Girl and guy walking together, sharing sweet nothings and bonding. You'd think this should be such a romance staple that Hindi films must have got this sorted and perfected. Yet, you'll see that this is an exercise very few directors take up, and when they do, they struggle. Like Karan Johar in Ae Dil Hai Mushkil
. Or they go along the stalking route where the guy is not with the girl but after the girl. We, of course, are to buy that as romance.
But Mikhil Musale gets it right. When Raghubir Mehta (Rajkumar Rao) and Xui Lee (Danni Wang) have nothing but each other in the late night streets of Beijing, ambling about the sidewalks, they are bathed in the warm yellows of the street lights, and enveloped in pleasant guitar strains. They are not even in it for romance - he shows her his wife's photograph and tells her how he loves his wife dearly. Neither of them speaks comfortable English but they still seem to understand each other well. They drink, sing, and rest together in nameless public stairways plainly enjoying the moment. Musale gives this platonic pair more beauty and romance than any lead pair in recent Hindi films.
Directorial talent is evident in many parts of Made In China. Particularly in the interpersonal interactions - he has a great ability to put you in the scene and pay attention to these people. However, notwithstanding all this talent, Made In China is still a lukewarm affair because the writing fails.
The script simply fails to have the audience want to know what's coming next. This, despite so many seeming troubles and obstacles in Mehta's journey of becoming an entrepreneur. He is under the condescending guidance of his uncle and cousin. His son's school fees come from the cousin. His rich uncle never tires of scoffing at all his failed ventures. His latest business is not going so well either. So his uncle sends him to China where he makes interesting connections and resolves to be an entrepreneur again. His product is supposed to be a Chinese aphrodisiac which involves the private parts of tigers. But he can't market it without a supporting sexologist.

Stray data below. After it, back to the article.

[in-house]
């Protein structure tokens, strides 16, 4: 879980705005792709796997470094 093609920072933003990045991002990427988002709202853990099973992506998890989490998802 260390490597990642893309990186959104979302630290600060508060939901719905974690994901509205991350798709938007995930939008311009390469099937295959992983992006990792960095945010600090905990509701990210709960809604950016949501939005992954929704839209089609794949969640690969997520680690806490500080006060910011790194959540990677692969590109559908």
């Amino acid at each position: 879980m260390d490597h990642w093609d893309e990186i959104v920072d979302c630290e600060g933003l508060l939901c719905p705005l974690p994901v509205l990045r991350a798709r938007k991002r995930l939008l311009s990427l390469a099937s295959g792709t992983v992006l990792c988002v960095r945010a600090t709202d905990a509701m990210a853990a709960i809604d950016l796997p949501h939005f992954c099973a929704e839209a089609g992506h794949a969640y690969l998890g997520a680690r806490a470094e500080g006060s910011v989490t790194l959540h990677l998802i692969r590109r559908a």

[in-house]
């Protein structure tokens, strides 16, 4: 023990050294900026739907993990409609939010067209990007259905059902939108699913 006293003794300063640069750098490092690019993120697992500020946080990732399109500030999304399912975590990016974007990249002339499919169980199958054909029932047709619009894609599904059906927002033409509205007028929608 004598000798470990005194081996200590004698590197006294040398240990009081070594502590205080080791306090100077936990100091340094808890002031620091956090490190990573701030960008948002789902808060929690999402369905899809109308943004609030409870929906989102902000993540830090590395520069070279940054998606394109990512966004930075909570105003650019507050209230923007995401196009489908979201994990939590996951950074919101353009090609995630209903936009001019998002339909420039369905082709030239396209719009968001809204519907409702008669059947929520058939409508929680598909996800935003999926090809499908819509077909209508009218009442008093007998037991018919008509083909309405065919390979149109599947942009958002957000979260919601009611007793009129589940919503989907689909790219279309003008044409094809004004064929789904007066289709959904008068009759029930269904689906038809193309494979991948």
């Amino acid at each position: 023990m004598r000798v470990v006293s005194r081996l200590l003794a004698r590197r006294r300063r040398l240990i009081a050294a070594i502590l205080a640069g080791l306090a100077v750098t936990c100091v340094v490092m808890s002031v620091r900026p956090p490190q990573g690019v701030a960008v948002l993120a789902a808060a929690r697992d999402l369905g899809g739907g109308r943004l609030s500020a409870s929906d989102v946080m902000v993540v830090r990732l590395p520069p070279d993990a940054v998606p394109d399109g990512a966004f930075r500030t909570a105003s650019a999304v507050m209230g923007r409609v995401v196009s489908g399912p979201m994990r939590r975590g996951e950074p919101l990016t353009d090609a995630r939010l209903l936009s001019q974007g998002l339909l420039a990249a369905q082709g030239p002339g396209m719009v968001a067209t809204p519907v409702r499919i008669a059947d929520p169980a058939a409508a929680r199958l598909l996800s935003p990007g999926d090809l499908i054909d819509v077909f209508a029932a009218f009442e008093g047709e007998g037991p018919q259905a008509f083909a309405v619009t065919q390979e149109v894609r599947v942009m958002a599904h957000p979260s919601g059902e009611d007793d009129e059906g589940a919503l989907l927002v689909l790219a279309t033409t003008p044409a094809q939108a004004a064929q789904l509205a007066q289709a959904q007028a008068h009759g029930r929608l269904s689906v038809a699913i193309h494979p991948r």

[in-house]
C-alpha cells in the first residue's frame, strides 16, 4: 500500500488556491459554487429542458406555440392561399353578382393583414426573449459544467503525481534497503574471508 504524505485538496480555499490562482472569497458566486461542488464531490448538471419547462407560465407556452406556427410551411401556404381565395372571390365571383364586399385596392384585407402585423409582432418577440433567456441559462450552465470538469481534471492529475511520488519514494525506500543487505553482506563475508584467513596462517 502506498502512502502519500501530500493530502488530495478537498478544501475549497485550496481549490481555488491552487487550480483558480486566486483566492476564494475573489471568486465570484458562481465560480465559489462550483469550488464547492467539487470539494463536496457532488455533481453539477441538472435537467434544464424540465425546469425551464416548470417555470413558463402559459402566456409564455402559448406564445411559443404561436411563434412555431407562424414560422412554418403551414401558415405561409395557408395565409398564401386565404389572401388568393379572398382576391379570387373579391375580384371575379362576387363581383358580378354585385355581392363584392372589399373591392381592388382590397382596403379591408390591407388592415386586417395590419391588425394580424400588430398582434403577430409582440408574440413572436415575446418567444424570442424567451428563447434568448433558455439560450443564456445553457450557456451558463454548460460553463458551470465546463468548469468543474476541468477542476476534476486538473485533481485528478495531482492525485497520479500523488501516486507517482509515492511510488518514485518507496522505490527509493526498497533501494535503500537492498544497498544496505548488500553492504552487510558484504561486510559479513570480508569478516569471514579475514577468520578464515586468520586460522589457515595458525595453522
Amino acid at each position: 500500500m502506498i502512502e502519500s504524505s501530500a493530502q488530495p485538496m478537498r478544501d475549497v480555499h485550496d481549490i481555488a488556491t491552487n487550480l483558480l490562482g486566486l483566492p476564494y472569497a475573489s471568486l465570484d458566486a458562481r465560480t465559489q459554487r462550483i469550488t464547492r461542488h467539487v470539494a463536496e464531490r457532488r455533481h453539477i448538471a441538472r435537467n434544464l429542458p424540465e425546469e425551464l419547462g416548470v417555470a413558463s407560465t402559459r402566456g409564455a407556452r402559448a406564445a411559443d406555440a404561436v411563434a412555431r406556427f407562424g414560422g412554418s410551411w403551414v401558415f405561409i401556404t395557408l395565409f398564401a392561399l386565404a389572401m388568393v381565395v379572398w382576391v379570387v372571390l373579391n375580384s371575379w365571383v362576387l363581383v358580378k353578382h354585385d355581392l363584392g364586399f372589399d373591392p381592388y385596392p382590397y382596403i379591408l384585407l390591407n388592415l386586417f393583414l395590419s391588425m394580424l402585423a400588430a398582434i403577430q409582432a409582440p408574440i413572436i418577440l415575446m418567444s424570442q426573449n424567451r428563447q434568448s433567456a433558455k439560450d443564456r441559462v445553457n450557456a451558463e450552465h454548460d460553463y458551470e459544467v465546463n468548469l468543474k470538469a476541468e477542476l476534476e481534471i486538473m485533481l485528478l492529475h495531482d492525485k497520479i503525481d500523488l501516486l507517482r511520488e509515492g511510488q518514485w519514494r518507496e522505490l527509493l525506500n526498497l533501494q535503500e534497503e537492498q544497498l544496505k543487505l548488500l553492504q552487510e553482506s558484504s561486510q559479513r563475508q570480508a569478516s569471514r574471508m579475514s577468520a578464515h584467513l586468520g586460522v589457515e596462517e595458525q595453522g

Supporting sexologist (Boman Irani) is not interested, so Mehta has to wear him down. He has to get a team, get funding, and operate surreptitious delivery networks because the business has to be a secret. Even from his loving and supportive wife (Mouni Roy). Meanwhile, a Chinese general seemingly died from consuming such an aphrodisiac, and now the CBI is interrogating Mehta for connections. Things aren't looking great for him. More worryingly for Rajkumar Rao and his team, all these things don't look very interesting to us.
Stakes is the name of the game. The script (or maybe the direction) lovingly details its individual scenes, but at no point do you feel any sense of urgency or tension. This is partly because you are almost never shown what Mehta is likely to lose if something goes wrong.
And the bigger culprits are the script's attempts at withholding information, apparently for the sake of twists. The twists come too late and at the cost of engagement in all the previous scenes. Well, we can't care for what we don't know or understand, can we? Invariably, then, we have a movie where a number of things happen where we aren't really interested in what's coming. We only enjoy what's going on.
Like the numerous double-entendres, and the splendid acting from the inphallible
trio - Rajkumar Rao stands absolutely erect
, Boman Irani is limp
but sturdy, and Paresh Rawal is wonderfully cocky
. Their towering
performances rub off
on their juniors
making it hard
for them to not pump their own blood
. This is indickative
of the fact that the audience came
solely on the strength of the cast.
Dick jokes aside, they say seeing is believing. As you see the actors in Made in China, you believe that they are involved in something legitimately interesting and the script is not telling us what it is. We didn't particularly care about the secret ingredient in Mehta's aphrodisiac, but we are certainly interested in the secret ingredient of this story that made the actors want to fill up the script's holes with their creative juices